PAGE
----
Takata airbags installed in millions of U.S. vehicles across over 30 brands are now subject to a massive recall. Affected vehicles may contain defective, potentially deadly airbag inflators.
Last month, a 17-year-old from Texas died in a low-speed collision when the Takata airbag inflator inside the steering wheel exploded and launched shrapnel straight at her. Unfortunately, Huma Hanif died within a matter of seconds when a piece of metal cut her neck. Honda said in a statement that Hanif and her family had been informed that the vehicle was subject to a recall, but the family said that they had no idea.
Ten other drivers have died from Takata airbag injuries. As a result, 24 million vehicles have been recalled in the U.S. Less than 8 million of which have been replaced, according to the National Highway Traffic Safety Administration (NHTSA).
Luckily, the NHTSA has a very simple Vehicle Lookup database where you can check to see if your vehicle is involved in the recall. You can access it by clicking here.
If Your Vehicle Is Involved in the Airbag Recall:
You should contact your dealer as soon as possible to make an appointment to get the airbag inflator replaced.
The NHTSA’s Recalls Lookup Tool also lets you see whether or not the airbags can be repaired now. If the inflator parts are available, a message will display in red that the recall is “incomplete.” If they are not, it will display the message, “incomplete-parts not available.”
The defective part that must be replaced is called the airbag inflator, and can be seen in the diagram below.
Using Your Vehicle While Waiting:
If the parts required are not available yet or you cannot get an appointment immediately, the NHTSA says you can still drive your car and that the vast majority of Takata airbags will perform as expected.
The story above may have prompted you to think that your airbags are dangerous and should be disabled, but that is not the case. According to the NHTSA frontal airbags saved nearly 2,400 lives in 2014 alone.
By all means, drive carefully to avoid a crash (as you always should).
Still, keep in mind that vehicles equipped with airbags (including Takata air bags under recall) save lives and reduce injuries. It is far more likely that in the event of a crash, your airbag will perform properly and protect you than explode and injure you.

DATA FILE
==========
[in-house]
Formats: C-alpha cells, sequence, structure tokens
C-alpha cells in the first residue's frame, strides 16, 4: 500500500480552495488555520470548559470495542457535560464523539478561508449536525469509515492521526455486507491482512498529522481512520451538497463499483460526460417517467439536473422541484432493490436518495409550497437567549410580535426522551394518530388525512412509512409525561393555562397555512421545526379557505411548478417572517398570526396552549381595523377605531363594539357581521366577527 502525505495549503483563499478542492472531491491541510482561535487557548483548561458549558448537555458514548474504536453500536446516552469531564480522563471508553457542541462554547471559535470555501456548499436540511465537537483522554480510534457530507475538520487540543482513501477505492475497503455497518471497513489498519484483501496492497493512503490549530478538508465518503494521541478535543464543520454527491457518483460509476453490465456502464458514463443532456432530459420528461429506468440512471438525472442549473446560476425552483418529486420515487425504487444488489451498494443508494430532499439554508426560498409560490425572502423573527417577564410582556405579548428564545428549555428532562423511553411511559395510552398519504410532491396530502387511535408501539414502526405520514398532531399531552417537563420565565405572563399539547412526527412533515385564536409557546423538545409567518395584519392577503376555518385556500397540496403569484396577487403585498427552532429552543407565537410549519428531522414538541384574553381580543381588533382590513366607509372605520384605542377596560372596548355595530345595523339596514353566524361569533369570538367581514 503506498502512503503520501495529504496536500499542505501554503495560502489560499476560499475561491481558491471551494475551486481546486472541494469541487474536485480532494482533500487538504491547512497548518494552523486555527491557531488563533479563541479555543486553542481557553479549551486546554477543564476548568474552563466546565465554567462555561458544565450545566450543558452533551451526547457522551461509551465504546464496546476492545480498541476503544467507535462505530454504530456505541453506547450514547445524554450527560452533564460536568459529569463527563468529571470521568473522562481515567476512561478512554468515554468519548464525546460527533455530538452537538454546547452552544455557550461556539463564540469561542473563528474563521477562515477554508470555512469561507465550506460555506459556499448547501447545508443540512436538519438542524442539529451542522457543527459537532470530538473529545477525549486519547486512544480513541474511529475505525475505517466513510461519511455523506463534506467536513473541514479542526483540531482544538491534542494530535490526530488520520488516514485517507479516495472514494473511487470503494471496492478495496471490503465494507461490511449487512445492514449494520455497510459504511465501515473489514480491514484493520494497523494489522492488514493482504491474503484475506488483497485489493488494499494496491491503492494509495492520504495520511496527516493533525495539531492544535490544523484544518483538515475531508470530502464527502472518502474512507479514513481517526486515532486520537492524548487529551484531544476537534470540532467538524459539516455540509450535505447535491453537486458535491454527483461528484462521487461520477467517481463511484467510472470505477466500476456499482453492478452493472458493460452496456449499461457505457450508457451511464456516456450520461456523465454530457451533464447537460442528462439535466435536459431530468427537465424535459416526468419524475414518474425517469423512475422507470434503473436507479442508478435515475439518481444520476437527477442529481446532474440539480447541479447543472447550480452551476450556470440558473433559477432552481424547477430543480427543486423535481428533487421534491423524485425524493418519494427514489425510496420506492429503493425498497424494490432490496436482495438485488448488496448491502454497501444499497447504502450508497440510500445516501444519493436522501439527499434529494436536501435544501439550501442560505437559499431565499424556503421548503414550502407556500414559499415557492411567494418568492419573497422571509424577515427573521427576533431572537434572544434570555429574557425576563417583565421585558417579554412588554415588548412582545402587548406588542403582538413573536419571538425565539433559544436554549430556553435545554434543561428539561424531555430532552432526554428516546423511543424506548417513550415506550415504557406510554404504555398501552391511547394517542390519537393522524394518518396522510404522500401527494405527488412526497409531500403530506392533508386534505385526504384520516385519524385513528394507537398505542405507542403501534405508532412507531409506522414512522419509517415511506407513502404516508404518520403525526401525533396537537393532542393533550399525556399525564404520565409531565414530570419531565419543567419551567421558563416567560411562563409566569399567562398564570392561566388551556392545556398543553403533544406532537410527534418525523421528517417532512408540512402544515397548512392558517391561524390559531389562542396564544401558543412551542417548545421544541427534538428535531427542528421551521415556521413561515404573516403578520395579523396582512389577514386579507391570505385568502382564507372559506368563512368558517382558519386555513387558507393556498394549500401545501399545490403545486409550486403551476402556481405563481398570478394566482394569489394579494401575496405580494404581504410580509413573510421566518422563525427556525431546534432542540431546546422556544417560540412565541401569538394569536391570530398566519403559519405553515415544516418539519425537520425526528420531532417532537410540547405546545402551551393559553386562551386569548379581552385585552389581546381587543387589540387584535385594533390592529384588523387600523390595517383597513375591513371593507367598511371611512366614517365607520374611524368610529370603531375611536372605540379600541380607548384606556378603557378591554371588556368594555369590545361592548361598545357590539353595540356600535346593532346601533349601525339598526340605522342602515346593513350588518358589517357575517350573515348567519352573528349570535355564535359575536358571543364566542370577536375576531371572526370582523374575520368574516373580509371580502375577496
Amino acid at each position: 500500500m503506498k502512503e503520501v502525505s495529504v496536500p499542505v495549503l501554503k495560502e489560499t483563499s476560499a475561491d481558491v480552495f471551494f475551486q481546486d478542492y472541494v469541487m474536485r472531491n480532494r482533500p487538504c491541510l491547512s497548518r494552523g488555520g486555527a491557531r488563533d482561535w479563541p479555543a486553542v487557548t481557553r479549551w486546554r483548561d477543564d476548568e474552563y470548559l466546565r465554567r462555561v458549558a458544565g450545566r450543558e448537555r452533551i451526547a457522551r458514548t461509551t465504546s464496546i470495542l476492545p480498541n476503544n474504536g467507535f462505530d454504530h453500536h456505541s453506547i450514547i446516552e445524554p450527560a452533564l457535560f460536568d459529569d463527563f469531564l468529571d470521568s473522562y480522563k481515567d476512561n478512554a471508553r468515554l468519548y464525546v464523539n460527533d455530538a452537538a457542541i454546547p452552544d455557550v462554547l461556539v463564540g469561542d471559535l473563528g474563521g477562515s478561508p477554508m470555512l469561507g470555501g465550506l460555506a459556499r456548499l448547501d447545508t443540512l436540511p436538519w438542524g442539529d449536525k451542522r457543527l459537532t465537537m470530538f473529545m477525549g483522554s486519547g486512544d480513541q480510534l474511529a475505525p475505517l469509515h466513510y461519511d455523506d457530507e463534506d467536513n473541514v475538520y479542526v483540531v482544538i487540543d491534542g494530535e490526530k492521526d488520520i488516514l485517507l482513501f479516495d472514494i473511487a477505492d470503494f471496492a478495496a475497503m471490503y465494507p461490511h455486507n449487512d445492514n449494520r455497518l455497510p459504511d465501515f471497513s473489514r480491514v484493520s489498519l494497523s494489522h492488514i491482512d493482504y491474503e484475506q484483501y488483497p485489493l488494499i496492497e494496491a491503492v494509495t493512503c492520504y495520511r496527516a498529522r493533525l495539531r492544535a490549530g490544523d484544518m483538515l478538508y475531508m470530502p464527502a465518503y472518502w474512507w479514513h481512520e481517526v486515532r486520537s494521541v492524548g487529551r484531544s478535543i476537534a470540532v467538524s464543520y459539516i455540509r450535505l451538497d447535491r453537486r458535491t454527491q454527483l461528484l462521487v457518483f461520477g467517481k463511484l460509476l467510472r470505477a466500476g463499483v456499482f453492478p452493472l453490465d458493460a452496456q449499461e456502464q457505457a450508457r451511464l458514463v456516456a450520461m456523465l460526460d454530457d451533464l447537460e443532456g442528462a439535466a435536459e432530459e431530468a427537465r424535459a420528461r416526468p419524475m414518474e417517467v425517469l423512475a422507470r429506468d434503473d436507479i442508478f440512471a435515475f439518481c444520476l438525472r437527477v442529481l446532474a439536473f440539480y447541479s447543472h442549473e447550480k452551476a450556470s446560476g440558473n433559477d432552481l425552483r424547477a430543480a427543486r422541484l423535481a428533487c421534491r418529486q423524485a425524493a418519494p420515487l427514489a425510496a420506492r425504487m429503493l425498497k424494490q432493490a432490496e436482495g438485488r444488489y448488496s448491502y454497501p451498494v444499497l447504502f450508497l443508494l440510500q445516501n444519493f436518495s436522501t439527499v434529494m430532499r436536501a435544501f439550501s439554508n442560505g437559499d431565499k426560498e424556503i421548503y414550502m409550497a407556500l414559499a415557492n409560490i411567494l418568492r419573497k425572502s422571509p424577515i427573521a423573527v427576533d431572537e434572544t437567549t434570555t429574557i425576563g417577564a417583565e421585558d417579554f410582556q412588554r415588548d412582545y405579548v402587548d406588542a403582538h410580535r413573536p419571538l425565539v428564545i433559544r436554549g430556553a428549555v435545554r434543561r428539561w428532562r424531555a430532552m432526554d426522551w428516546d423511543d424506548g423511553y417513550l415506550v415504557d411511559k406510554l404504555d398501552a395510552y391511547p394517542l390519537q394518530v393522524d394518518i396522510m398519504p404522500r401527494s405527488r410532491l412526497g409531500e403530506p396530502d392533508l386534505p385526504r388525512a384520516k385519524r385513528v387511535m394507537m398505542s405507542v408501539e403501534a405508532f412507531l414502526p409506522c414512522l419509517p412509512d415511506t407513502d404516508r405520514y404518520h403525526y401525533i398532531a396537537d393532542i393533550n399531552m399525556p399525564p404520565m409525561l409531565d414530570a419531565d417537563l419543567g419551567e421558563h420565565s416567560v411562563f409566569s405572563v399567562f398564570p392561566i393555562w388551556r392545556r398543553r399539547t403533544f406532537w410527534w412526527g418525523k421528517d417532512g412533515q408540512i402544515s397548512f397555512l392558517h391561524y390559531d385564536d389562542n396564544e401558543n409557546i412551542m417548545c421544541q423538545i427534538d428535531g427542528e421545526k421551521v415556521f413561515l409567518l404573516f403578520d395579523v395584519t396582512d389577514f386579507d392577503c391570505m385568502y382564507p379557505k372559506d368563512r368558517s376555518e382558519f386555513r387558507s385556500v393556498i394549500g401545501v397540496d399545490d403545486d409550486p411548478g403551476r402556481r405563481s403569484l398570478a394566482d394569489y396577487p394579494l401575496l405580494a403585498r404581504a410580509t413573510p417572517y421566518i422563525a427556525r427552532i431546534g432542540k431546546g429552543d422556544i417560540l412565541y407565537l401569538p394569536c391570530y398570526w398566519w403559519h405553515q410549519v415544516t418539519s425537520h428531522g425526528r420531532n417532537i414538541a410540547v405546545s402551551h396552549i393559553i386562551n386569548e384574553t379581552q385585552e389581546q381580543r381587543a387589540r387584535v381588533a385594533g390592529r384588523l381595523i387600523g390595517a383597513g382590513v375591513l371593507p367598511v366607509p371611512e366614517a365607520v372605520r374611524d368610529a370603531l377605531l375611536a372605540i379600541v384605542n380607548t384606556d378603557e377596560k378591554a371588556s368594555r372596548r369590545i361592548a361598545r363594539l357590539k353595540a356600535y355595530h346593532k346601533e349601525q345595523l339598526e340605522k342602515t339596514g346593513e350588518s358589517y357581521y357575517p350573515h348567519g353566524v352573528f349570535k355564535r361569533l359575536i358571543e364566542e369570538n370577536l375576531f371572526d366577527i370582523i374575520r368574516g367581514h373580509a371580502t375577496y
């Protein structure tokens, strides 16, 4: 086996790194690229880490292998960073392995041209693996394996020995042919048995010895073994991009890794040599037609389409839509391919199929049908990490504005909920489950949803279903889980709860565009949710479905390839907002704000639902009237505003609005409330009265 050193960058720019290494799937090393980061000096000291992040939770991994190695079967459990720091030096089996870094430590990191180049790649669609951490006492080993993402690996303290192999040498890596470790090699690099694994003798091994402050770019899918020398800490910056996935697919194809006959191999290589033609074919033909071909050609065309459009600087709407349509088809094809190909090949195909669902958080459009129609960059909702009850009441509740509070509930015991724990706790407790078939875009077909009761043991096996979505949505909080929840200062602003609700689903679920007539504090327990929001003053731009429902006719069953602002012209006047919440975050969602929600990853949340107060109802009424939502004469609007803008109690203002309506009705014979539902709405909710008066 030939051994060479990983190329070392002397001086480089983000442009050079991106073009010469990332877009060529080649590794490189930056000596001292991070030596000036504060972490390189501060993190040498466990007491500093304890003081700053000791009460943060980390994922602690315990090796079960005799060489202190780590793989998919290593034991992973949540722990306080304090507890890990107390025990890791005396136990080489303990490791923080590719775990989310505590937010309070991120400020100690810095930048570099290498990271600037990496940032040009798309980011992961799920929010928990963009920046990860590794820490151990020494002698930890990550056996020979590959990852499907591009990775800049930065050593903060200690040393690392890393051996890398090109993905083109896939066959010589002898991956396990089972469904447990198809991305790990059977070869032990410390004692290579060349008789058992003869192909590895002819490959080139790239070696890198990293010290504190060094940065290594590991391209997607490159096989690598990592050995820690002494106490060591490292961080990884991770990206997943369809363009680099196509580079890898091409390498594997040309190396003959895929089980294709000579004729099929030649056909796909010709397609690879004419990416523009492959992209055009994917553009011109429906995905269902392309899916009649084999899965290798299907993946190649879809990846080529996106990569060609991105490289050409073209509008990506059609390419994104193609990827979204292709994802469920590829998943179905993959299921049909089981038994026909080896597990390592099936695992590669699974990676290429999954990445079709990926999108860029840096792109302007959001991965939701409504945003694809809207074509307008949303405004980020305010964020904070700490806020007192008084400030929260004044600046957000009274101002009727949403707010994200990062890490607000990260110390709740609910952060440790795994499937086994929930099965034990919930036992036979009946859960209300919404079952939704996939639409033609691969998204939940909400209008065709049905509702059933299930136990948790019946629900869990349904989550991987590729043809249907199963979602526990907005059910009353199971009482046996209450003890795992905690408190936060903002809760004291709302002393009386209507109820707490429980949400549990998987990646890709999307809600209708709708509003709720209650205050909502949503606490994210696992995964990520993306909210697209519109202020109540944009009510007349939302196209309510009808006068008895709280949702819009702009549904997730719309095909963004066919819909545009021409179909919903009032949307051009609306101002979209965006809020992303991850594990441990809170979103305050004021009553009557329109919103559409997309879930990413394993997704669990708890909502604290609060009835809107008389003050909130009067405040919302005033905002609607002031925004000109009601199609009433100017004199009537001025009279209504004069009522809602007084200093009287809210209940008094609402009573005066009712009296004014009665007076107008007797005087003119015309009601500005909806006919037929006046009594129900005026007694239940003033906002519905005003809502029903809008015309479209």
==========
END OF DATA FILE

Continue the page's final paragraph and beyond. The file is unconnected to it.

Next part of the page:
If you still do not feel comfortable driving your vehicle because of the recall, you should contact your dealer and ask for a loaner until an interim or a final repair is completed. Not all dealers offer loaner cars, but it doesn’t hurt to ask.
Since this recall involves so many car makes and models, we urge you to share this post with your loved ones.
Have a serious injury and need legal advice? Contact Howard Blau.
Atiyeh, Clifford & Blackwell, Rusty. “Massive Takata Airbag Recall: Everything You Need to Know, Including Full List of Affected Vehicles.” Car and Driver. 23 January 2017. Retrieved 24 January 2017, from http://blog.caranddriver.com/massive-takata-airbag-recall-everything-you-need-to-know-including-full-list-of-affected-vehicles/
Campbell, Kyle. “Takata Airbag Recall: A Complete List of Affected Vehicles.” New York Daily News. Daily News, 19 January 2017. Retrieved 24 January 2017, from http://www.nydailynews.com/autos/news/takata-airbag-recall-list-cars-article-1.2602999
Jablonski, Sidney. “How an airbag works.” Behance. 24 July 2013. Retrieved 24 January 2017, from https://www.behance.net/gallery/10012521/Airbag-Diagram
“Takata Air Bags.” National Highway Traffic Safety Administration. United States Department of Transportation, 19 January 2017. Retrieved 24 January 2017, from https://www.nhtsa.gov/recall-spotlight/takata-air-bags